Overall verdict - It's possible, and there is some literature that backs it up, but a little more knowledge of what is occuring in the noses of Yogis is needed!

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"I'm still not clear on how Yogis manage to 'select' a nostril to breath [sic] through. " I hope you will laugh along with me here. Googling "yoga alternate nostril breathing" reveals the "Nadi Shodhana" technique: "Block right nostril with right thumb. Inhale through left nostril. Block left nostril with third and fourth fingers. Exhale through right nostril. Inhale through right nostril. Block right nostril with right thumb. Repeat from beginning." :) –  BobRodes Feb 19 at 22:04
    
In addition to manually blocking the nostril, Maehle in his book describes two more ways to manipulate the nasal cycle: one is lying on the side (the upper nostril will become active), the other is pressing trigger points on the upper arm (not sure how that works, though). –  BKE Feb 20 at 8:53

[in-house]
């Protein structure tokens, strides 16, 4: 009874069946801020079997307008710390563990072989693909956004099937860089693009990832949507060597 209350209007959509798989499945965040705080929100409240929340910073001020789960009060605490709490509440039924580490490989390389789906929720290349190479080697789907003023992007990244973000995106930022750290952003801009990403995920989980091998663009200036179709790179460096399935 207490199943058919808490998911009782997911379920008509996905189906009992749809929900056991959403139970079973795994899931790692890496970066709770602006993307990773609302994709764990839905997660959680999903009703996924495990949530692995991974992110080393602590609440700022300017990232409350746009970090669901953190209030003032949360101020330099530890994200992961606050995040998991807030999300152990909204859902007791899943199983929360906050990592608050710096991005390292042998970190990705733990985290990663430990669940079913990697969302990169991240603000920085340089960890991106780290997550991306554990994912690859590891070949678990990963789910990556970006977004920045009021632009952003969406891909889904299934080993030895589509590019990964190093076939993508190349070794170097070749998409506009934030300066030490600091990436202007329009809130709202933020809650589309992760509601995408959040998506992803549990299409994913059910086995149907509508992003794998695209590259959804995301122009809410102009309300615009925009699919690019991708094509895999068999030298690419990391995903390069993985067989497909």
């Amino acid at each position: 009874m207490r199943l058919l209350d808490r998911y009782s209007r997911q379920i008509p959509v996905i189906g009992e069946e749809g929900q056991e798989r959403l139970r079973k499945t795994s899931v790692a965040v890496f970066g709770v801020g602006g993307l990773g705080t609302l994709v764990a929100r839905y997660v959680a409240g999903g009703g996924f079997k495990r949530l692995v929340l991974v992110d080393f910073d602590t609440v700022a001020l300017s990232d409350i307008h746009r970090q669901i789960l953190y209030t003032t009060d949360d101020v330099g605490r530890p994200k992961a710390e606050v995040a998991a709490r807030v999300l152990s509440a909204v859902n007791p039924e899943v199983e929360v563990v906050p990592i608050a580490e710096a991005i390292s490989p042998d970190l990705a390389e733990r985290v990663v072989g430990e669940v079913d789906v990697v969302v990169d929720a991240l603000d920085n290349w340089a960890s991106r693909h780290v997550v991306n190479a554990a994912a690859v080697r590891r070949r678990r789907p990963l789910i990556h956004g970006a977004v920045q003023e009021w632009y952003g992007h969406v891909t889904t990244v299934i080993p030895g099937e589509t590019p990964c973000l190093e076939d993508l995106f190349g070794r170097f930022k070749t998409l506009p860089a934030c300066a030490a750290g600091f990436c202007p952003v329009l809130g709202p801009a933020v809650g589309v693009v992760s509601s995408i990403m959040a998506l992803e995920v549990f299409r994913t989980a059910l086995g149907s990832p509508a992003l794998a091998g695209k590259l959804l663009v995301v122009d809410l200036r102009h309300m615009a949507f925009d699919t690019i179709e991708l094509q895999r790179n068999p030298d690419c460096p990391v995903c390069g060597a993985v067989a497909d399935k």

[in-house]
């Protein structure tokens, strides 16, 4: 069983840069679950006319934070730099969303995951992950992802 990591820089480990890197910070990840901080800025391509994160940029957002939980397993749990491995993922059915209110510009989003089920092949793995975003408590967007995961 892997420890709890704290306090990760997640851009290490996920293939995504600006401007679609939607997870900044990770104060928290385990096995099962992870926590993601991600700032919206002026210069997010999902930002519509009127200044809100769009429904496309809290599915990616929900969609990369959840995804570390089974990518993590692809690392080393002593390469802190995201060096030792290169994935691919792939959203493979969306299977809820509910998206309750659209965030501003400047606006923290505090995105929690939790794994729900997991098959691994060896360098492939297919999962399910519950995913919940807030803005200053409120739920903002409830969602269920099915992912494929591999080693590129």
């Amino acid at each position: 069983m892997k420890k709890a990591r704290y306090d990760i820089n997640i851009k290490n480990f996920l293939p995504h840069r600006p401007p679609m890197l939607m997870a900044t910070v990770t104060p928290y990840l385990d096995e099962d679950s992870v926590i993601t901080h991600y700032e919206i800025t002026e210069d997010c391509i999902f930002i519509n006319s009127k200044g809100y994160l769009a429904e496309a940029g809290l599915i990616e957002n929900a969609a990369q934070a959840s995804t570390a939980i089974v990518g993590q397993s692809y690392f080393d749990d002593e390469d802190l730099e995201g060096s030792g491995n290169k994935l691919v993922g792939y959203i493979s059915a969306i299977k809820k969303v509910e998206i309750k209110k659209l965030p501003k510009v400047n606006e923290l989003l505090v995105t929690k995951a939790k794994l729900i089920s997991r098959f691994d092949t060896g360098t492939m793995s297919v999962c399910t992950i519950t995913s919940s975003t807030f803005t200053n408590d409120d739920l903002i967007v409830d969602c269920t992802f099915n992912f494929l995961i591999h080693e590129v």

@BKE trigger points would either be acupressure or placebo –  ratchet freak Feb 20 at 11:07
    
I didn't look up the studies, but surprised at what you said. I wonder if physically blocking a nostril would still produce the observable differences. Or perhaps the unconscious change is merely caused by some other change. It may just be a correlation. –  Garrett Fogerlie Feb 21 at 18:27
    
Believe me, I was surprised too, and I'd want to see more info before losing all cynicism at the findings! –  Owen 'Coves' Jones Feb 25 at 10:40